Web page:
Gold prospectors chasing $1,600-an-ounce flecks in river bottoms east of Charlotte also might be sucking life out of the streams, experts say.
As the price of gold mounts, some weekend prospectors have turned to machines called suction dredges. The devices work like underwater vacuum cleaners, sucking gravel and dirt into sluice boxes that catch any gold and dump other material back into the river.
That's a problem for anything living on the bottom, including mussels, fish eggs and aquatic insects, which can be killed by the machines or smothered in stirred-up sediment. California placed a moratorium on the practice in 2009 because of its damage to spawning salmon.
North Carolina requires no permits for recreational prospecting. But increased pressure from enthusiasts has raised concern on the Uwharrie River, which flows through the gold-rich heart of the Piedmont about 50 miles east of Charlotte.
"There's always a couple of people down there on the weekends, suction dredging," said Jason Walser, executive director of LandTrust for Central North Carolina, a Salisbury conservation group that owns 1,300 acres along the Uwharrie. "What we have seen is a steady increase both in the number of people and in the equipment investment and the time they're spending out there."
Last spring, LandTrust posted its property to keep out prospectors, igniting a firestorm of protest, Walser said. The 51,000-acre Uwharrie National Forest banned suction dredging about five years ago.
"If we left it unchecked it would be a big deal. It would cause some serious resource damage," said Uwharrie district ranger Deborah Walker.
The forest holds about a dozen old mining sites, and more are on private land nearby. In addition to suction dredging, forest rules prohibit prospecting with metal detectors to prevent trampling of rare plants or historic sites.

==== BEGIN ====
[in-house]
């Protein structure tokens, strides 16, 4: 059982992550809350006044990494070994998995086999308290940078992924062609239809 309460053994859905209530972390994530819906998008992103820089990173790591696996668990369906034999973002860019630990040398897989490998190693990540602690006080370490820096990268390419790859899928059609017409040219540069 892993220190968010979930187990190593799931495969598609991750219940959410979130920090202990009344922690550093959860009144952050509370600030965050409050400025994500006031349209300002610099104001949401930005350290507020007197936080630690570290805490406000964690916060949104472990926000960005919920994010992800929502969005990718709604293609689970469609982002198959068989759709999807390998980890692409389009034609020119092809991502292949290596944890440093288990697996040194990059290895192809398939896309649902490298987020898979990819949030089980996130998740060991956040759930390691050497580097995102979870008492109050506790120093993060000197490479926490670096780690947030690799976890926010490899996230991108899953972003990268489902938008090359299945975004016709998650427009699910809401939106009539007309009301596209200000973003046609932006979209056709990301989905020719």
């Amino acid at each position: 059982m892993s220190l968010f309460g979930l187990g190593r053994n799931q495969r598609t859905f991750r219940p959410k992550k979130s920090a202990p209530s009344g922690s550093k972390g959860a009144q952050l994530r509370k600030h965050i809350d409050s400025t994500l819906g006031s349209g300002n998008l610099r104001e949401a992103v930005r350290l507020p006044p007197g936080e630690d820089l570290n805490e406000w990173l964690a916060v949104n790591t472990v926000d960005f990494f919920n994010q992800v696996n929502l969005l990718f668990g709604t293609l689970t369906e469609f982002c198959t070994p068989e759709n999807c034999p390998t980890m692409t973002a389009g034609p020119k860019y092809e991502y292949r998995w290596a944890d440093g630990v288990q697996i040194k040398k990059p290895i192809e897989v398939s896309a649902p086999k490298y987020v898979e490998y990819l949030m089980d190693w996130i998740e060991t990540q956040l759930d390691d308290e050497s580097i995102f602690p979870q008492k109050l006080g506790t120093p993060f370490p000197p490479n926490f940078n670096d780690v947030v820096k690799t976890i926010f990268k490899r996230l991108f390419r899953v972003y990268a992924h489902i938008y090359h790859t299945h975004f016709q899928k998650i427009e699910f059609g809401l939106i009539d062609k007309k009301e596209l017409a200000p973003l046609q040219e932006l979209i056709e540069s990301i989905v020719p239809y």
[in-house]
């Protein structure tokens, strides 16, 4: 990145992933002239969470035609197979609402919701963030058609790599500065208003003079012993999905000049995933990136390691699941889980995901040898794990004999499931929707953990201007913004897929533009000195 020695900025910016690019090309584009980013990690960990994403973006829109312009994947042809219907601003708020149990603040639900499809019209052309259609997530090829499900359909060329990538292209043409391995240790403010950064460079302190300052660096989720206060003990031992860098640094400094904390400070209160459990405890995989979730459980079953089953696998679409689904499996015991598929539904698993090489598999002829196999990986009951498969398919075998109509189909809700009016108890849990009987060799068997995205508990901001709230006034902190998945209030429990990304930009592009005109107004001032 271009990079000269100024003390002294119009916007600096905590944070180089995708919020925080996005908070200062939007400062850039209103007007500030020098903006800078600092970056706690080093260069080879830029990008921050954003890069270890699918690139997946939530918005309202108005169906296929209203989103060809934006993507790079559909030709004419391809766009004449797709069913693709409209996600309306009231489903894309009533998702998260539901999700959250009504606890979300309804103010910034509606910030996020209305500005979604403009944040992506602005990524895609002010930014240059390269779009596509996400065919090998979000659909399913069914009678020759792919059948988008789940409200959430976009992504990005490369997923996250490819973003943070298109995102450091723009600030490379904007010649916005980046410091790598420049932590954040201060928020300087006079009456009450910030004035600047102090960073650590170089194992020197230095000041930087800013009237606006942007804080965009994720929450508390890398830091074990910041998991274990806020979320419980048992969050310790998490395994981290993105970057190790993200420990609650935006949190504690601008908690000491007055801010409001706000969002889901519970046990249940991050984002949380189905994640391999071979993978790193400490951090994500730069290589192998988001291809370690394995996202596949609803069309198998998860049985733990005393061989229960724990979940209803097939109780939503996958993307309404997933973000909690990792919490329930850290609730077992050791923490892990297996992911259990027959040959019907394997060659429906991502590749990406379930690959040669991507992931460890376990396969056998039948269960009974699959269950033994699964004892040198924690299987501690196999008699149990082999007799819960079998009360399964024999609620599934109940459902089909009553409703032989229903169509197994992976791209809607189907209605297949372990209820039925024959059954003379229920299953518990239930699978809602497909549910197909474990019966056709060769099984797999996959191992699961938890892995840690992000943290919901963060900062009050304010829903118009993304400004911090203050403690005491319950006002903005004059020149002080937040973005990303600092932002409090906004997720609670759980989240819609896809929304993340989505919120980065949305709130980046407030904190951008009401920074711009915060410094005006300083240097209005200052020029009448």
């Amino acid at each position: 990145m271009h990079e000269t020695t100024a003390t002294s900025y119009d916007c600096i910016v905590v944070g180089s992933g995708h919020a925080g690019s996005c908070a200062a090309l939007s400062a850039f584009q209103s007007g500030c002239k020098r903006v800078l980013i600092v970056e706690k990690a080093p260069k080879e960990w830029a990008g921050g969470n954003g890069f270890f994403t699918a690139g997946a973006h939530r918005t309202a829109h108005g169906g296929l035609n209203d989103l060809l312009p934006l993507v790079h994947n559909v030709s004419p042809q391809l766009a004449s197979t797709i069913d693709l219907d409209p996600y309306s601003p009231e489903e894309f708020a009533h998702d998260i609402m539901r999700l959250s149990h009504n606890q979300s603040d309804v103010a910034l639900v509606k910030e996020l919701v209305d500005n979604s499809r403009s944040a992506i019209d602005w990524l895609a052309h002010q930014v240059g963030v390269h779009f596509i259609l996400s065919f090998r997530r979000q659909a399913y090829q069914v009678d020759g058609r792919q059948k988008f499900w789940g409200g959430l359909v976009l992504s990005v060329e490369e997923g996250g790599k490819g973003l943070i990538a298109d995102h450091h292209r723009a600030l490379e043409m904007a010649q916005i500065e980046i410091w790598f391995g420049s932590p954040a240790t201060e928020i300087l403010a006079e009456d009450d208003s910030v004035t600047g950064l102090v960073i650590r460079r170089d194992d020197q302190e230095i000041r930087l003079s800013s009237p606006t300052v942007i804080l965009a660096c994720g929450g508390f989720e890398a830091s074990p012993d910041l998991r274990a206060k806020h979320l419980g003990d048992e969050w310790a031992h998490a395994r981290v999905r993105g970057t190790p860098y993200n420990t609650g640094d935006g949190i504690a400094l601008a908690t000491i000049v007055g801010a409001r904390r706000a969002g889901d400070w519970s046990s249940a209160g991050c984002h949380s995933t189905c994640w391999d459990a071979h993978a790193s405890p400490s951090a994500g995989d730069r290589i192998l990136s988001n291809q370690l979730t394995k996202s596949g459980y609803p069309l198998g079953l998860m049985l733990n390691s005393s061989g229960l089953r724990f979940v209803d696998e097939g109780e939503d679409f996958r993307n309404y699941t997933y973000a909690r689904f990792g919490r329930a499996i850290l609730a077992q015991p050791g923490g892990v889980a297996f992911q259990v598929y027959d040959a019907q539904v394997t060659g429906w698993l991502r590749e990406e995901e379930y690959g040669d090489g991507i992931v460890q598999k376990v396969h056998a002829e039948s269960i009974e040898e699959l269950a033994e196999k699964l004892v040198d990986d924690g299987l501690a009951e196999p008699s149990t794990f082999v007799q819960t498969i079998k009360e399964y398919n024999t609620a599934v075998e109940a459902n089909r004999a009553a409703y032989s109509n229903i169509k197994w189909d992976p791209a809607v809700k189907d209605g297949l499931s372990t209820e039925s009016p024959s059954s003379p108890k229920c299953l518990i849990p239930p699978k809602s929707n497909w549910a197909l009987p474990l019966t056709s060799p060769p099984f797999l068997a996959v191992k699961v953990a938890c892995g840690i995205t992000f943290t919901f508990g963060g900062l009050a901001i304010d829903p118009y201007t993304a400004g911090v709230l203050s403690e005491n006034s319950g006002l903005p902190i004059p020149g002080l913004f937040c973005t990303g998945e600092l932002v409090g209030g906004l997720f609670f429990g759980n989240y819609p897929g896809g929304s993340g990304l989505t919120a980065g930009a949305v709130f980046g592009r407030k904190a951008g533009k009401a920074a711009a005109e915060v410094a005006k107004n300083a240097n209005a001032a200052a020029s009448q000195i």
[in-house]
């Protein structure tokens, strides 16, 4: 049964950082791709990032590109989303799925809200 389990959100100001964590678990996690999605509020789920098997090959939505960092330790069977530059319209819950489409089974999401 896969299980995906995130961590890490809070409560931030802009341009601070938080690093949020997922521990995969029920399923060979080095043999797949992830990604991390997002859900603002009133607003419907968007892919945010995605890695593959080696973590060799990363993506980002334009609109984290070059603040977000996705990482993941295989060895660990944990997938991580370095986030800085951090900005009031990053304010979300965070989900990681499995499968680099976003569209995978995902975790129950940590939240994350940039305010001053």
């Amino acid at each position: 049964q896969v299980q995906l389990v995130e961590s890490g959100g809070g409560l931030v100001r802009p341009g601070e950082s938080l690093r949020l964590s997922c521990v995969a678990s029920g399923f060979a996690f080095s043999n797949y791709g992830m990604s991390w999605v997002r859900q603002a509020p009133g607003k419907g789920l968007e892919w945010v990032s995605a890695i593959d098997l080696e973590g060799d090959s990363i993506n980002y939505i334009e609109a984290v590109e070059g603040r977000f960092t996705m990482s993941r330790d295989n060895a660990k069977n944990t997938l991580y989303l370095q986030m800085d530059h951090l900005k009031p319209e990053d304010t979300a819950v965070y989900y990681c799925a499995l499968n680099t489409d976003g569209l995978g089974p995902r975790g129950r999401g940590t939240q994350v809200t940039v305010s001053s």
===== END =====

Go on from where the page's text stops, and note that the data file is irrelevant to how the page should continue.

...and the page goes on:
As prospecting pressure rose with gold prices, forest managers began working on policy changes to further limit its intensity, such as by limiting the size of sluice boxes.
Most amateur prospectors are driven more by the thrill of the hunt than by rising prices, said 15-year veteran Glenn Coleman, president of the Matthews chapter of the Gold Prospectors Association of America.
"I've got every speck I've ever found," Coleman said. But some in the 200-member chapter see prospecting as supplemental income, he said, and suction dredges are efficient tools.
"You can pull a whole lot more with a suction dredge than you can with a shovel," Coleman said. "All we're doing is taking the gold out and putting (other material) back in the creek. It doesn't hurt the rivers and creeks. All you're disturbing is the gold."
Gold has been disturbed in the Carolina Slate Belt, a geologic formation that cuts diagonally across the central Carolinas, for more than two centuries.
The nation's first gold rush began with a 12-year-old Cabarrus County lad stumbling across a 17-pound gold nugget in 1799. North Carolina became the nation's top gold producer for much of the early 1800s, and Mecklenburg County had more mines than any other county. A federal mint in Charlotte coined Southern gold until the start of the Civil War.